I've come to work with a strange database file format. Each DB comes with two files: one is "database.db" and the other is "database.key".

The ".db" file always starts with a 0x78 0x9C binary header, while the ".key" always contains, in a random part of the file, the string "1.00 Peter's B Tree" inside.

Looking online I found that the header 0x78 0x9C could refer to compression Zlib, but have not found any way to view the contents of the database.

Does anyone here know something that could help me with this format ? Thnaks :)

Edit 1: It appears that the ".db" file contains more than one zlib deflated streams: The signature 0x78 0x9C is not only present at the beginning of the file but in different parts of it. Fo example this are some of the streams i can find in one file:

78 9C CB 63 40 07 33 76 5B 6A AF 78 DD 54 23 CE C9 90 C4 78 89 81 89 81 F1 22 86 9A ED 6A D7 44 F6 03 D5 B0 31 30 94 60 91 F6 D4 2A 76 3B 0C 94 E6 63 60 2C 51 B6 63 00 00 22 13 11 57
78 9C CB 63 40 07 2F 53 D7 B8 9F EC 8B B2 E1 7A F1 32 87 F1 12 03 23 03 E3 45 0C 35 4B B7 68 5B CD 90 2E E7 65 67 60 2A 51 B6 63 00 00 A6 E8 0C 5D

By inflating thoose 2 streams i get 2 new uncompressed streams.

What i did then is a C# program that loaded a ".db" file and created a list of byte arrays; a byte array is a deflated stream. To do this I simply split the file at every 78 9C.

This seems to work with some of the ".db" files but, in other situations it gave me some errors like "Invalid distance code", with this stream

78 9C E2 13 FD 2F 14 9F CD 9B 29 3E 65 9F A0 F8 BC 7C 92 E2 93 EF 29 8A CF B0 A7 29 3E 8D FE 4A F1 B9 F2 0C C5 27 C4 B3 14 EF F5 5B 28 DE B5 B7 52 BC FF 6E A3 78 27 DD 4E F1 9E B8 83 E2 DD 6D 27 C5 FB D4 2E FA F0 6A EE A6 78 EF 78 EE EA 2F AA D3 91 FE 1F 2F 94 78 6C

or "Invalid stored block lenght", with this stream

78 9C 90 35 CE 34 2F 0C 7D FE A5 57 C9 FF D5 2B 47 5B B7 C4 7F 69 EA 3F 0F AC 25 F4 45 49 3D CC FF 00 E5 AE 30 40

Maybe simply splitting the file at each 78 9C is not the correct way of doing it ...

As for the ".key" files: I was able to open them using the library of Peter Graf "PBL". With the "pblKfGetAbs ()" (http://www.mission-base.com/peter/source/pbl/doc/keyfile.html) I managed to get all records related to each key in the file. These records are of 4-byte values. Searching for these values on a decompressed ".db" file (In a file that did not give me errors during the inflate process) with an hex editor I was able to get some results but nothing more. I don't understand wat thoose records on the key file means...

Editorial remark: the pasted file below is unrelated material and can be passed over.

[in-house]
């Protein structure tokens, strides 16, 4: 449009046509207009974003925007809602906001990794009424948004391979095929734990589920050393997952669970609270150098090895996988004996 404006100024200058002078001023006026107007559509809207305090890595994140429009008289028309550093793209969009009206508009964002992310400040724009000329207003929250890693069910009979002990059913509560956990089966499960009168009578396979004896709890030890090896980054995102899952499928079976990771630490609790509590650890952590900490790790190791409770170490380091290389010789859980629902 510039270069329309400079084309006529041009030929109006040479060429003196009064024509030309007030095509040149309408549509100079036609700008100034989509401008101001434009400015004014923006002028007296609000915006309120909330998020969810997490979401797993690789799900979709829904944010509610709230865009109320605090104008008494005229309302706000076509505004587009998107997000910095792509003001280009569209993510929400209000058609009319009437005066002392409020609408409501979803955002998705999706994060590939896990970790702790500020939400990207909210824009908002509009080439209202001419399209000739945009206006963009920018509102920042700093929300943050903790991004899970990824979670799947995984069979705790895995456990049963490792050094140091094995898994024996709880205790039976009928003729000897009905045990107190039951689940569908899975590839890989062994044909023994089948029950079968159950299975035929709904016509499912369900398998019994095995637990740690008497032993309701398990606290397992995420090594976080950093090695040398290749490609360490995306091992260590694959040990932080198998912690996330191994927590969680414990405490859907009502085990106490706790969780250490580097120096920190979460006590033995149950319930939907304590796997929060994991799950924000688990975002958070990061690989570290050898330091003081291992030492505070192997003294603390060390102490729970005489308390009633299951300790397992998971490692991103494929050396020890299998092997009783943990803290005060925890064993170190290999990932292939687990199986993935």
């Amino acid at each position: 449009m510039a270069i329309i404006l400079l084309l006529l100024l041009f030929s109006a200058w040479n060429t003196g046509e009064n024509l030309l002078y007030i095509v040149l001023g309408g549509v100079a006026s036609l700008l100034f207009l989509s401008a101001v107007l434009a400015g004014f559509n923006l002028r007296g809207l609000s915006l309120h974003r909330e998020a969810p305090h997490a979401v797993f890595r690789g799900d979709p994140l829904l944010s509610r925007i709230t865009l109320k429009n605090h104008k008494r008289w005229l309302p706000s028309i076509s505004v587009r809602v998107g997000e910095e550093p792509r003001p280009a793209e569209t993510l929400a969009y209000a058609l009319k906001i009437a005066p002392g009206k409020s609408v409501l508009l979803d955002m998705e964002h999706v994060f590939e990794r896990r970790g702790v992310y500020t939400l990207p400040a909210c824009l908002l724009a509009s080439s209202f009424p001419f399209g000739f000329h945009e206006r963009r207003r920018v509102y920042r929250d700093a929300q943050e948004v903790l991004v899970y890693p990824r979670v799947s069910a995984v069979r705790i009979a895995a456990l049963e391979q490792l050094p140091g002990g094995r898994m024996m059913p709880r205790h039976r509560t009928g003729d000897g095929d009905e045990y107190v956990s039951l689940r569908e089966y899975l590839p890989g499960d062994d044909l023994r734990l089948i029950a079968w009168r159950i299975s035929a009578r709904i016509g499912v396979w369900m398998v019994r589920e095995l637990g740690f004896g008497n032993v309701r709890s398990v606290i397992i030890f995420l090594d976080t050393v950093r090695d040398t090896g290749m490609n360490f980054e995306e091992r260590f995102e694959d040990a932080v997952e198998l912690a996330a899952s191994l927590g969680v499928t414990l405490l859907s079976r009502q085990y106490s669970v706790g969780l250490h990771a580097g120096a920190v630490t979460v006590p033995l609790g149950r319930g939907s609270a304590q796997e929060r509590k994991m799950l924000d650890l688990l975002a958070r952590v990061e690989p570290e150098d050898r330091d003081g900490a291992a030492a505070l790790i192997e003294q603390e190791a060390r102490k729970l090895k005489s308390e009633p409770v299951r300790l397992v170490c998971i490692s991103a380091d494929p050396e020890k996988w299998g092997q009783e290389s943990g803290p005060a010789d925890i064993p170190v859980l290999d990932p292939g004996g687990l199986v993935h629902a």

Thank you for the help !


4 Answers 4


Yes, those are very likely zlib streams stored in the database.

There is nothing keeping 78 9c from appearing in the compressed data, so simply searching for that is not a good way to extract the contents of the file. Also 78 9c is not the only valid zlib header. The easiest way to find the valid zlib streams is to simply start decompressing at every byte. zlib will very quickly rule out most as not having a valid zlib header. For the rest you can decompress until it completes or fails. If it completes with a good integrity check (returning Z_STREAM_END), then it is extremely likely that that was an intentional compressed zlib stream.

You are trying to reverse-engineer a data base format with what appears to be relatively little to go on. This is a detective job that stackoverflow can't help with, unless someone here knows the format and recognizes it.

  • Sorry for the late response. Right now the language or enviroment are not important. Thoose are "old" db files that where created by someone inside my company that now is no longer working here, and we must open them. I've tryed to decompress the zlib streams with java in Windows but the output isn't less confusing .. Sep 16, 2016 at 7:55
  • When you tried to decompress, did it succeed? Success would be no error codes.
    – Mark Adler
    Sep 16, 2016 at 14:44
  • You are right, an error code appeared. The .db file however seems composed of more deflated data stream.. I can find multiple 0x789C inside the file. I've made a program to split the binary file at each 0x789C occurrence,and then inflate each one of these data streams. However this does not seem to work completely ... Sep 20, 2016 at 12:20
  • Please expand your question with what you have tried and in what way it appears to have not fully worked.
    – Mark Adler
    Sep 20, 2016 at 15:19

These are zlib magic headers widely used by different utilities (such as Git, Memcached, etc).

To uncompress the file, you can use the following command:

printf "\x1f\x8b\x08\x00\x00\x00\x00\x00" | cat - zlib-file.dump | gunzip

To skip some bytes before, use dd, e.g.

cat <(printf "\x1f\x8b\x08\x00\x00\x00\x00\x00") <(dd skip=100 if=zlib-file.dump bs=1 of=/dev/stdout) | gunzip

If the data got crc/length error, consider as faulty.


the .db files are compressed data , the .key files are key_informations to find the wanted data in those .db (like an index file) after you open them,you may not find string data in those .db files,because they are a runtime databases, these .db files containt hex data like 'packets'and they are compressed as he said


78 9C is the zlib magic headers with Default Compression.

Try Aluigi's offzip commandline tool to extract the data.

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